Baltimore Police spokesperson T.J. Smith on the death of a transgender woman who was found shot in Baltimore. (Baltimore Sun video)
Baltimore police are investigating the death of a 38-year-old transgender woman who was found shot in Barclay early Wednesday.
Police said Alphonza Watson was found shot in the stomach at about 4:15 a.m. in the 2400 block of Guilford Ave. Watson, who lives in the 2000 block of N. Charles St., was taken to Johns Hopkins Hospital, where she was pronounced dead a short time later, police said.
"At this time, we don't have a lot to go on," police spokesman T.J. Smith said. "What we know is that there was apparently some sort of argument that took place."
Witnesses told investigators that they heard someone yelling for help and then gunshots, police said. Two men were then seen running and getting into a dark-colored vehicle that sped off, police said.
Watson's mother, Peggy Walker, said Watson had come out as transgender in her teens and went by the name "Peaches." She grew up in Washington, Walker said, but moved to Baltimore about 10 to 15 years ago.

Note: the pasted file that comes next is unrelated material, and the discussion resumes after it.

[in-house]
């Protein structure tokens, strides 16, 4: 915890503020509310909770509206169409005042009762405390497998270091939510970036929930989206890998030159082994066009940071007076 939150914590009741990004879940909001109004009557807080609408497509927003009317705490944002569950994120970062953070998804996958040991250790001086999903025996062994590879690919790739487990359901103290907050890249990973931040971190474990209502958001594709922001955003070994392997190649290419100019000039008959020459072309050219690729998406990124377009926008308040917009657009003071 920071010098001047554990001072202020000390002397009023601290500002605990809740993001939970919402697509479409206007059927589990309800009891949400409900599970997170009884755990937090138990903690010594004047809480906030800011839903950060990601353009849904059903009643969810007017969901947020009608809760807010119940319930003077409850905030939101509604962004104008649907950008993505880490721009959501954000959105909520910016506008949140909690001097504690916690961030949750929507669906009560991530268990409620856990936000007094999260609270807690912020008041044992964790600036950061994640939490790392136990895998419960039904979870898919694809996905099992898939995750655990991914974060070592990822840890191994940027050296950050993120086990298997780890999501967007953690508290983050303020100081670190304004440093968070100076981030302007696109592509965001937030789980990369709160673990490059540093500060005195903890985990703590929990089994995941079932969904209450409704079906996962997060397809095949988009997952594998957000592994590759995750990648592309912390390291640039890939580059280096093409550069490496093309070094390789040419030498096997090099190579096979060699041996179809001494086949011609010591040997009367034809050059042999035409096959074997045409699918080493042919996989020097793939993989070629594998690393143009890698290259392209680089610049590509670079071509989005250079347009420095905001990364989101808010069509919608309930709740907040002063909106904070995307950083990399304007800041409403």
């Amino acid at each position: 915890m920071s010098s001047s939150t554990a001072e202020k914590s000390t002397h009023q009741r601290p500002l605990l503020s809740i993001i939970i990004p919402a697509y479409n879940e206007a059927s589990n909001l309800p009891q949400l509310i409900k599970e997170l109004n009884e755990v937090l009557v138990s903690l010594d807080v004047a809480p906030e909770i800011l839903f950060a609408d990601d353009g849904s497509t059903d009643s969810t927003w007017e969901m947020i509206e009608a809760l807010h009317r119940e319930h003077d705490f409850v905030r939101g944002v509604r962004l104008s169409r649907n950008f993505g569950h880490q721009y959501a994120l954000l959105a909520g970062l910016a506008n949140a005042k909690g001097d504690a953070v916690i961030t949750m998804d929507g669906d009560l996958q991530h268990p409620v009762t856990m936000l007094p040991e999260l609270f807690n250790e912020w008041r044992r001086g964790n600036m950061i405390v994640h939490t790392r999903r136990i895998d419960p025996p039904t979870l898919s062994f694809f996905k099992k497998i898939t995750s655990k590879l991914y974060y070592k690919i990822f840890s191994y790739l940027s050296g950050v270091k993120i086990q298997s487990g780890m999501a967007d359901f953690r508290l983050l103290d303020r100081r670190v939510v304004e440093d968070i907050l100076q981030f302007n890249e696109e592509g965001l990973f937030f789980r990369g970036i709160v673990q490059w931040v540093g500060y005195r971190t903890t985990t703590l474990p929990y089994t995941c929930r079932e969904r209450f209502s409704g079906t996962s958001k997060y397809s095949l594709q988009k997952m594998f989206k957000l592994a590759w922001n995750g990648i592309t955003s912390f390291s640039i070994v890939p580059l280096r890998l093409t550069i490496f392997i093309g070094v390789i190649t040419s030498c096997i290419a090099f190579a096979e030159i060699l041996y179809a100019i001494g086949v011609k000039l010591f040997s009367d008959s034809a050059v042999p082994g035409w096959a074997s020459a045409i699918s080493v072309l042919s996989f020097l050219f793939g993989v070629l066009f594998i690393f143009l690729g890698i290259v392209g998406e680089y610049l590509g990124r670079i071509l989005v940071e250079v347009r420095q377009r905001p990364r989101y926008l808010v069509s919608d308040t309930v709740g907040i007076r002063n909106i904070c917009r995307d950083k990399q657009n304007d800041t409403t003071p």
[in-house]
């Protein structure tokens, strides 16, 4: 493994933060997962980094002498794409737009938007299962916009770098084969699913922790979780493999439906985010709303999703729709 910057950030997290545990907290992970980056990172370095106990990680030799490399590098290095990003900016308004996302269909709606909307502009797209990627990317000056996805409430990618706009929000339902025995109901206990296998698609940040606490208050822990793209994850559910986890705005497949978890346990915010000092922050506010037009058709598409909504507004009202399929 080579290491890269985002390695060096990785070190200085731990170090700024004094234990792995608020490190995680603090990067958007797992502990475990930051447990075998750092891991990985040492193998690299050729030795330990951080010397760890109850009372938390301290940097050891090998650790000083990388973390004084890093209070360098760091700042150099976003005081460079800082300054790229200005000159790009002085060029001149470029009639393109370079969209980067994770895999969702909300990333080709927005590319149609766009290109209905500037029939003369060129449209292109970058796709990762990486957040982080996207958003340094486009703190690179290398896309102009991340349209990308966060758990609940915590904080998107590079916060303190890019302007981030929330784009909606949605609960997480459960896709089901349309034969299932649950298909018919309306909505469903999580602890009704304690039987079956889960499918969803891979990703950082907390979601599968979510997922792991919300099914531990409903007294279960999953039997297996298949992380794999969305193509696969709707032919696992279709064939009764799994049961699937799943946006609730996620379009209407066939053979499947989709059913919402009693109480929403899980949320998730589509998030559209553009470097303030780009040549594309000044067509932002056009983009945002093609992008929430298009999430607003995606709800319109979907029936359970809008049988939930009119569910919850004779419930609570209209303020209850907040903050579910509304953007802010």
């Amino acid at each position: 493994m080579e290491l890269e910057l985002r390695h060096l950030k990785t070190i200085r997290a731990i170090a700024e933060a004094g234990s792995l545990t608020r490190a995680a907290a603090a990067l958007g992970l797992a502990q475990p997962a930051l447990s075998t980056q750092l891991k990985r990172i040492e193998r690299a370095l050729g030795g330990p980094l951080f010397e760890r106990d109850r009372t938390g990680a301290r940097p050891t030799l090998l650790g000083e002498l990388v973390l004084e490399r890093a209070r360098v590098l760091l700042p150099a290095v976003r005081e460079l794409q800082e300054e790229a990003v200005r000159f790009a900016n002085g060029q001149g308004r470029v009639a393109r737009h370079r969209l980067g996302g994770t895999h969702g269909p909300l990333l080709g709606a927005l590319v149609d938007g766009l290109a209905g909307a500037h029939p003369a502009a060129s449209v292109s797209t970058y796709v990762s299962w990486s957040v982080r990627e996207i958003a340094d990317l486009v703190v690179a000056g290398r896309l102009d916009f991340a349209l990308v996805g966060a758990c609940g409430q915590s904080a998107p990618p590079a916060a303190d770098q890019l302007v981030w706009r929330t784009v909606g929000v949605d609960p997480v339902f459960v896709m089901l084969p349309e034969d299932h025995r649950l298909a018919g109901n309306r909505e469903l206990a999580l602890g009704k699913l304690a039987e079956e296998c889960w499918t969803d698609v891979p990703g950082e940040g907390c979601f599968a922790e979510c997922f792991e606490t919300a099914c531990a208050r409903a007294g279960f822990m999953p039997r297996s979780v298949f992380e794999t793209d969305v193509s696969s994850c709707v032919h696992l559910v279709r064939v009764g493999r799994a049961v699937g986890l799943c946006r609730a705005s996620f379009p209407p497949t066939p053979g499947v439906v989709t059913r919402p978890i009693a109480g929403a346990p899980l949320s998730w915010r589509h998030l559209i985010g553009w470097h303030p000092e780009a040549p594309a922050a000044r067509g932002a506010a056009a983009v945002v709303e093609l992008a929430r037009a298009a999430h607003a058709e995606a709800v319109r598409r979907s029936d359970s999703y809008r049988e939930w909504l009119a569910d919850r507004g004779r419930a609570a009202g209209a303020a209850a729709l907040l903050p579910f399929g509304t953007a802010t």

"She was a very caring, passionate, fun person to be around, always in a talkative and playful mood," Walker said. "Very close to the lord. She didn't belong to a church or anything like that but she always talked about the lord."
Walker said Watson enjoyed cooking and gardening, and had been a top salesperson at a high-end retail store in Northern Virginia.
Watson was "the sunshine of our family," Walker said, and "would never do any harm to anyone."
Smith said police did not know of a motive in the killing or whether it was related to Watson's identifying as transgender.
"That's a vulnerable community that has had some issues in the past," Smith said. There have been 14 transgender homicide victims in Baltimore since 2005. Before Watson, the last was 32-year-old Crystal Edmonds, who was found shot in the 3600 block of Fairview Avenue in Forest Park on Sept. 16.
Homicide detectives knocked on doors near the intersection of Guilford Avenue and 24th Street early Wednesday. Yellow police tape lay in the front yard of one home. Detectives asked a resident about a surveillance camera outside the home.
A detective in a suit, dress coat and sunglasses got on his hands and knees to peer down a storm sewer in front of the home.
Sgt. Kevin Bailey, the LGBT liaison for the department, said two organizations nearby are offering support services for those in the transgender community who might be grieving.
"We're open today for anybody who is in crisis" or "needs a safe space," said Ken Jiretsu, a peer support specialist at Hearts & Ears, a nonprofit on Park Avenue that offers help to LGBT individuals with mental health issues.
The Gay, Lesbian, Bisexual, Transgender Community Center of Baltimore and Central Maryland encouraged any grieving members of the transgender community to stop by.
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